Which brings us back to the recent announcement. The Safe Act was an overnight gut-punch fueled on the back of a nation reeling from the sad deaths of children in Sandy Hook, CT. Enacted in January of 2013, it has been the focus of outrage for 2nd Amendment supporters and the Tea Party movement. The repeal of the Safe Act, or modification that would appease the vocal Left while gaining attention of the Right and far-Right, was the best and possibly only vehicle that could open a door for any real attempt at gaining name recognition across the district.

Assemblyman Brindisi has offered a series of Bills: to resume the gifting of guns; to repeal the already defunct (by court order) ban on magazines; an end to ammunition dealers conducting background check and redirecting State funds to schools instead of this program; and prevention of additional restrictions on those seeking pistol and gun permits. This foray into the repeal of the Safe Act is the first time Assemblyman Brindisi has dealt with the issue since his vote against the law in 2013. Aside from this sudden and unprecedented action, a Google search of the top 10 pages on “Assemblyman Brindisi Safe Act” & “Brindisi Safe Act” result in 0 hits older than 3 days.

On February 27, 2015, Michael “Vass” Vasquez stated in a speech in Bainbridge, NY

“We are about to hit the 2016 election season… you’ll see someone come up in April… like an Assemblyman or woman from say the north of the NY-22. They’ll suddenly be coming down to the south of the district and suddenly talking about some issue their working on that so great everybody should hear about it… talking to people they have never been talking to before about an issue that has never existed before. That’s a person who is running for Congress.”

If that hypothesis is correct, then Assemblyman Brindisi has signaled his intent to run for Congress. But the question is what does he have to offer? Besides the ‘Hail Mary’ repeal being offered to catch the eye of Republicans, the Tea Party, and 2nd Amendment supporters, what does he have to offer the overwhelmingly conservative NY-22? In fact, besides the instant media attention on this one action, what else has Assemblyman Brindisi done worthy of the attention of all 770,000 resident of the NY-22?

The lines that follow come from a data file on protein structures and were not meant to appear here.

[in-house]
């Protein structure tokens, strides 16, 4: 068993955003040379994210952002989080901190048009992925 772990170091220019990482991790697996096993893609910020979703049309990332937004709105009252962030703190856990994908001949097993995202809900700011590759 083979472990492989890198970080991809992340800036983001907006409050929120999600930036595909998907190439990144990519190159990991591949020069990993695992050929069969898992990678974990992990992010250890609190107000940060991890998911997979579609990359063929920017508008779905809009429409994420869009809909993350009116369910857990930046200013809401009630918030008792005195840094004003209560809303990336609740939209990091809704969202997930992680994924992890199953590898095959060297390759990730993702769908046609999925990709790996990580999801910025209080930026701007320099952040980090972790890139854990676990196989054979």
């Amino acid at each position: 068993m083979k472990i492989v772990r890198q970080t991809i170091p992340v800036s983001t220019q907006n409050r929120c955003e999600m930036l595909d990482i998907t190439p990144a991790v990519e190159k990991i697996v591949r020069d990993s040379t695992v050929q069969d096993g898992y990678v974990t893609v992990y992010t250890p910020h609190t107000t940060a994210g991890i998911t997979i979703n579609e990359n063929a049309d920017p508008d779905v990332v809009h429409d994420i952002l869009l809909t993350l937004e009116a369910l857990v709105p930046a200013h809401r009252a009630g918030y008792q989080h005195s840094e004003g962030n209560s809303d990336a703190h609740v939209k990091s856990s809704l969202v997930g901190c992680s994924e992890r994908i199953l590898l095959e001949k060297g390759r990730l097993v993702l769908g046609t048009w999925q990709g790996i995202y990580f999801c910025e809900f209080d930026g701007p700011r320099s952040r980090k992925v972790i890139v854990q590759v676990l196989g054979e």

Politics has long been a game relegated to politicians that are deep-pocketed and can afford a media blitz to obscure scrutiny on their intentions. In New York State that is further complicated by the tendency of politicians counting on name recognition above substance. The result can be summed up in the name Sheldon Silver.

Assemblyman Anthony Brindisi may be better than that. Then again, he may not. But the fact that Assemblyman Brindisi is apparently using an obvious and superficial ploy to garner attention and spark the ignition on a run for Congress only highlights a desperation in a Democratic party that is desperate to maintain power, and a belief that the New York voter is too dumb to notice they are being played.

In the coming months Assemblyman Brindisi will confirm or deny a potential run for Congress. Several other candidates will emerge as well. The people of the NY-22 can only hope that among these candidates a real choice emerges that is focused on substance and motives that go beyond maintaining political power for their Party.

About the Author

Michael Vass
Born in 1968, a political commentator for over a decade. Has traveled the U.S. and lived in Moscow and Tsblisi, A former stockbroker and 2014 Congressional candidate. Passionate about politics with emphasis on 1st and 2nd Amendments.